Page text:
What else …. Jersey cows, of course!
Old sampler at Hamptonne Country Life museum

Yet another period of history comes alive at Hamptonne Country Life museum.  Jersey’s traditional rural life is on display at this lovely old farmhouse which dates back to the 15th century.  I visited Hamptonne with Peter and Rosemary, while Di and her sister went out in the boat with other family members to look for dolphins.   They found several big pods and were well entertained with lots of leaping, twisting and playing around.  Sounded great, but I really enjoyed the rolling countryside, cows, pigs and thatched timber farmhouse, as well as the superb collection of stitched samplers on the wall of one of the cottages.  Embroidered by girls as young as 6, and dating back to at least the1700s, they were truly works of art.  

Yesterday (Tuesday 13th) we visited two sites that possibly even surpassed all of the above in terms of historical interest.   Firstly,  La Houghe Bie (don’t ask me what it means)…. a Neolithic burial site  – and much, much more.   It’s described as one of Europe’s finest passage graves dating way back to prehistoric times.   You can scramble into the burial chamber, bent double, and see where ancient pagan rituals were carried out.  Like other great prehistoric sites around the world, this one was built so that the sun’s rays at sunrise lit the inner chamber during the summer and winter equinox.   It’s constructed with massive stones and upright pillars – like Stonehenge. But how they ever manoeuvred them into place is mind-boggling.    To make this site even more amazing and spiritual, there’s also a little Christian chapel built on top of the burial mound, dating back to the 1500’s.    And there’s a fantastic archaeological and geological museum on site which tells the story of Jersey’s formation and human civilisation from millions of years ago.    Of most interest is the display of the huge hoard of Iron Age coins and gold jewellery discovered in a nearby potato field in 2012.   Buried by someone around the time of Julius Caesar, 55BC,  they lay undisturbed for over 2000 years.   Archaeologists are working on them inside the museum ….and so far they’ve excavated over 55,000 individual coins and other items from the melded rocky hoard which weighed over a tonne.   A truly fascinating display.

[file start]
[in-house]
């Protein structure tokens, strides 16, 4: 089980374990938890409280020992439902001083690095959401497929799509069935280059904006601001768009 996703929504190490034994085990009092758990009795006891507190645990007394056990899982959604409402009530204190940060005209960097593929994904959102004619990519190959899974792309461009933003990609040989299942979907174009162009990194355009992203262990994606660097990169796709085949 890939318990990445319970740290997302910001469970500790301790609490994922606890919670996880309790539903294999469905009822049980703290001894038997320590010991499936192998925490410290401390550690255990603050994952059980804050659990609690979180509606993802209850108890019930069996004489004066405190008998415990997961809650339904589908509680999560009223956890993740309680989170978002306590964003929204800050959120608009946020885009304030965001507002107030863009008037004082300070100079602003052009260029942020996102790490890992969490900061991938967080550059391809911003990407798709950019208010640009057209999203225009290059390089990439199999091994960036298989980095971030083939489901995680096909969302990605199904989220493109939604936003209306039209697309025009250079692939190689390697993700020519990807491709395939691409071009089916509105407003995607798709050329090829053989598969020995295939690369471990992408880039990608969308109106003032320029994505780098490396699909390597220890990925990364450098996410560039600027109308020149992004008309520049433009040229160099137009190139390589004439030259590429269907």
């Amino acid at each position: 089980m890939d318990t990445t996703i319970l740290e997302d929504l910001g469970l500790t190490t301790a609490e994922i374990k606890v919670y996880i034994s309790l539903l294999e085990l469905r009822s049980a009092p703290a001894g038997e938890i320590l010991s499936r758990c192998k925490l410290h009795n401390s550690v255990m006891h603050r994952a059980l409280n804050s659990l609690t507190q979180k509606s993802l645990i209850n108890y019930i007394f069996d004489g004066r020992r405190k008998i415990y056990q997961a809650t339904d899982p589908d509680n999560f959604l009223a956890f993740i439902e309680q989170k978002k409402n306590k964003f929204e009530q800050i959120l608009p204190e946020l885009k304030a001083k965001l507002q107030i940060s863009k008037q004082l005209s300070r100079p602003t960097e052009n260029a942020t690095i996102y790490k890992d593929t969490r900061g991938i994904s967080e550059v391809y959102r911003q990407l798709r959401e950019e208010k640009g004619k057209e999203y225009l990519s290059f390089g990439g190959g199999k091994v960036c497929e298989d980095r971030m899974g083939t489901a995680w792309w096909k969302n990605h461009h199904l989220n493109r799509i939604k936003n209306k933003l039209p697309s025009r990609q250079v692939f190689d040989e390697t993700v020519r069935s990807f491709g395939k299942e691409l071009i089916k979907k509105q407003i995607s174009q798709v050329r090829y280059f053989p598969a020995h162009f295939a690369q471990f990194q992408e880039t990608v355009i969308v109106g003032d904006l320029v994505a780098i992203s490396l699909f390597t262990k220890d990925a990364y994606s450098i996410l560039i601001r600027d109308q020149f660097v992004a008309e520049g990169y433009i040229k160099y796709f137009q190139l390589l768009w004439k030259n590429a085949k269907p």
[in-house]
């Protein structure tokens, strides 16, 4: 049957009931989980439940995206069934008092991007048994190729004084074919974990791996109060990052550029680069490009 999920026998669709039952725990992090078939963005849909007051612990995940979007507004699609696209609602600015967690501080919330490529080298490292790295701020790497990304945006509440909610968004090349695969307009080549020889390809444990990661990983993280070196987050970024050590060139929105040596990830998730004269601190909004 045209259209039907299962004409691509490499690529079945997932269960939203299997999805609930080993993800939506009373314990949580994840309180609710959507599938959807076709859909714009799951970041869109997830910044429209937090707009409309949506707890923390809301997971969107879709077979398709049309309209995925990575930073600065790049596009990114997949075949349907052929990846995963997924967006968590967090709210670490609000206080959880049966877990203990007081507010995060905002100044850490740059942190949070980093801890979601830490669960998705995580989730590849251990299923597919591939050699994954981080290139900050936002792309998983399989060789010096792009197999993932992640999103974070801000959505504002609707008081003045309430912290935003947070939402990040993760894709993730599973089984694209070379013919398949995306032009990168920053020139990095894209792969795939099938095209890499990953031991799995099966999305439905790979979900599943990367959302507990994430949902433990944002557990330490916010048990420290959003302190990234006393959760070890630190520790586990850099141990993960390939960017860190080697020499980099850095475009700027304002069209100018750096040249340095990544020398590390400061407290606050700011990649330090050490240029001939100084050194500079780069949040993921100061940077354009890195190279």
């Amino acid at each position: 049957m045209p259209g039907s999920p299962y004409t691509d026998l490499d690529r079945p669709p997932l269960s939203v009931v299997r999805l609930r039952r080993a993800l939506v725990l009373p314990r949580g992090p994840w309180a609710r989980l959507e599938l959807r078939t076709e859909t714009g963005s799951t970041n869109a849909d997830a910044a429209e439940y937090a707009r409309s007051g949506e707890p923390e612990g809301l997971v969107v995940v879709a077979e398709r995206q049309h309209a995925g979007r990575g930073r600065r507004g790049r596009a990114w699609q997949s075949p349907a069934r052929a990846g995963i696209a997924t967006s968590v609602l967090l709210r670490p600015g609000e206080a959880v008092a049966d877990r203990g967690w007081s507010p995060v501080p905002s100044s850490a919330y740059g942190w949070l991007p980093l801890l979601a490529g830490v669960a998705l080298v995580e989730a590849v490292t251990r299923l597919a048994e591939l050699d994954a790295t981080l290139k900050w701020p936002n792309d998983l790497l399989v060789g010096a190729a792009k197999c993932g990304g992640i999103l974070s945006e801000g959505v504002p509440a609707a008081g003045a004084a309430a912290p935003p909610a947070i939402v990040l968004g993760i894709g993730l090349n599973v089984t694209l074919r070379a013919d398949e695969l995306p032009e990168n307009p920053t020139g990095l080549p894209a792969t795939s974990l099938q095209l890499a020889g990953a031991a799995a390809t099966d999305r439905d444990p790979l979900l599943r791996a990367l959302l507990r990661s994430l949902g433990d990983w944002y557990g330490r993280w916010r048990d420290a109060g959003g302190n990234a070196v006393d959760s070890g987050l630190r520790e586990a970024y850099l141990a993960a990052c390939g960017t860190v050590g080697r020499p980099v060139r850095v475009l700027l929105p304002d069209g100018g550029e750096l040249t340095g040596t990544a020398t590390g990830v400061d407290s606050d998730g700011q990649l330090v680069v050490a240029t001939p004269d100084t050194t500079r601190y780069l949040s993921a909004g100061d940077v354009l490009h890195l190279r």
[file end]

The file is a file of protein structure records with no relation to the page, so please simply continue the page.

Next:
German bunkers and fortifications dotted around the coast

And if that wasn’t enough for one day, another superb, but harrowing, site awaited.  We’d been to some of the old Germany army bunkers on one of the headlands earlier in the week, but today we visited the War Tunnels which have been opened up with displays telling the whole story of the Occupation years.   These tunnels and all the bunkers were built by slave laborers brought from Russia, Poland and other Eastern European countries by the German army when they took over the Channel Islands.  They worked in terrible conditions to tunnel these massive great underground passage-ways….miles and miles of them.   During the war the tunnels were used for everything from ammunition stores, prisons and an underground hospital.   Now there are excellent, chilling displays of what life was like for both the Germans and the Jersey Islanders for 5 years while the war raged around them in Britain and Europe.   There were food shortages, lack of medical supplies, no radios allowed and very severe orders imposed on the locals by the Germans.   A few people escaped, 21 died, and the rest survived until liberated by the Allies in 1945….almost a year after the Normandy landings and the end of the war in Britain.   Di and her brother Peter were very young children during this whole period, so they don’t have strong memories, but of course they’ve heard all the family stories and lived through all the hardships. 

This visit to Jersey certainly brought the impact of war home to me more strongly than any Anzac Day commemorations, and has strengthened my commitment to peace and human rights.

Cocktail hour on the balcony

Phew….writing all this has made it feel as if we had an extremely busy time on this small island.  But while we did do a lot, we also had plenty of time for leisurely coffees, walks and dinner one night with the extended de Gruchy family.  We covered a lot of miles on the winding little roads and enjoyed the scenic beauty as well as the cultural history.   I doubt if I’ll get back here, but am very glad I’ve been.

Thank you to the de Gruchys!